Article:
The narrator, Elena, on the other hand, does feel reduced, even though she is the one who apparently got away. She has lived for long periods of time out in the larger world, has married, had children, become noted for her writing. Yet she remains as uncertain of herself as she was the day she went off to college. Elena returns home repeatedly because she continues to suffer horribly “in situations where approval suddenly vanished” and she “lost confidence, felt dragged down to my origins…felt I was a woman who would have been better off not opening her mouth.” Elena’s crippling insecurity is the obverse of Lila’s noisy need to intimidate. In the course of four novels neither of their failings advances nor retreats very much.
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How Did Americans Come to Love “Mid-Century Modern”?
How Did Americans Come to Love “Mid-Century Modern”?
Clarence Thomas Broke the Law. Why Is He Not Being Prosecuted?
Clarence Thomas Broke the Law. Why Is He Not Being Prosecuted?
* * *
This is the world in which Ferrante has submerged herself, writing as though from deep inside an interiority of her own that is sealed into the very thing she is trying to make sense of. Herein lies the power, and the limitation, of her writing. She flings her raw material down on the page with such force the reader encounters it almost as unmediated testament: not a metaphor in sight.
Often described as works of modern feminism simply because the major figures are women living in contemporary times, the Neapolitan quartet, it seems to me, more resembles the neorealism of the 1930s and ’40s as its vigor derives from an overriding sense of social determinism, not individuation. The narrative is wondrously plot-driven; there’s not a moment when something is not happening to complicate the lives of the major figures—life in a slum is anything but static—and it moves forward at a pace guaranteed to hold the reader’s mesmerized attention. At the same time, the writing never puts us inside either of its protagonists.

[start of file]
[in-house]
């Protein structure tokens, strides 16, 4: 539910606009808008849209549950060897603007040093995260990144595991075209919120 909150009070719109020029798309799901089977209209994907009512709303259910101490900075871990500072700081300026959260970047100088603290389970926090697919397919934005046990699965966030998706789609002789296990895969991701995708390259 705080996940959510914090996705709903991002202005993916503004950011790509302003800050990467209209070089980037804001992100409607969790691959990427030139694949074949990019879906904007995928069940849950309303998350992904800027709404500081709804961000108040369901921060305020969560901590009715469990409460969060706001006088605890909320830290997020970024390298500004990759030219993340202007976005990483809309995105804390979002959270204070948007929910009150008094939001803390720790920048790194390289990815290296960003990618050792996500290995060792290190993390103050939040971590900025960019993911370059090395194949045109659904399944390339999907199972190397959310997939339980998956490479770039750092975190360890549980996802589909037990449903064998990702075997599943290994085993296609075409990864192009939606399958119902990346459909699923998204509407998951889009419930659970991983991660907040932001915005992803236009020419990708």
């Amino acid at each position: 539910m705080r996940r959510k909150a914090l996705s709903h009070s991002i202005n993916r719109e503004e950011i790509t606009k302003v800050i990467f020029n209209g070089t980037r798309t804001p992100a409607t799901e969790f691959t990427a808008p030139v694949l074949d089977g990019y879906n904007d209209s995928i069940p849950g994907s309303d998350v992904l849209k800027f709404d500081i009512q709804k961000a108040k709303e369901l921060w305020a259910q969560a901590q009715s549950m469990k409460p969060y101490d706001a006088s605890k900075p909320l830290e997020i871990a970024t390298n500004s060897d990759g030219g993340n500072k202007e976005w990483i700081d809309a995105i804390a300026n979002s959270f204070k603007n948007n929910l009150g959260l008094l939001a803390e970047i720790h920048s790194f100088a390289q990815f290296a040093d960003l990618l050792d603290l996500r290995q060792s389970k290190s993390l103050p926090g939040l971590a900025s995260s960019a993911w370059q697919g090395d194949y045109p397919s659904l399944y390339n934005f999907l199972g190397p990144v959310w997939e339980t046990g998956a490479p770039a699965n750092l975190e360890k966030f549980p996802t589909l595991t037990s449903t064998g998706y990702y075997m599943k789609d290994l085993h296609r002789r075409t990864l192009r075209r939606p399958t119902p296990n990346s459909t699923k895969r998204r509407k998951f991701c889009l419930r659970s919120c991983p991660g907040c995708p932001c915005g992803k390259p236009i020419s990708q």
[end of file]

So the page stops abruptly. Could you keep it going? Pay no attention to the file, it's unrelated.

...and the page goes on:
The novels track the lives of Lila and Elena from childhood through late middle age, giving us a vivid account, as the years progress, of where they live, whom they marry or sleep with, the children they have, the work they do, the lover they share; but that account does not include reflectiveness. No matter how many pages are expended on the narration—the prose is nothing if not luxuriant—somehow it all feels summary. True, we follow Elena and Lila through every twist and turn of their long years together and apart—especially those of Elena, whose moves, first as a student, then as a writer, resemble a pastiche of women being influenced by feminism during the ’70s. But here, too, the thoughts in her head being churned up by the turbulent activity of those heady times have neither the depth nor the insight to ensure change. When Elena leaves her husband, it is only to fly into the arms of another weak and unreliable man, who transports her right back to Naples and eventually to her old neighborhood itself.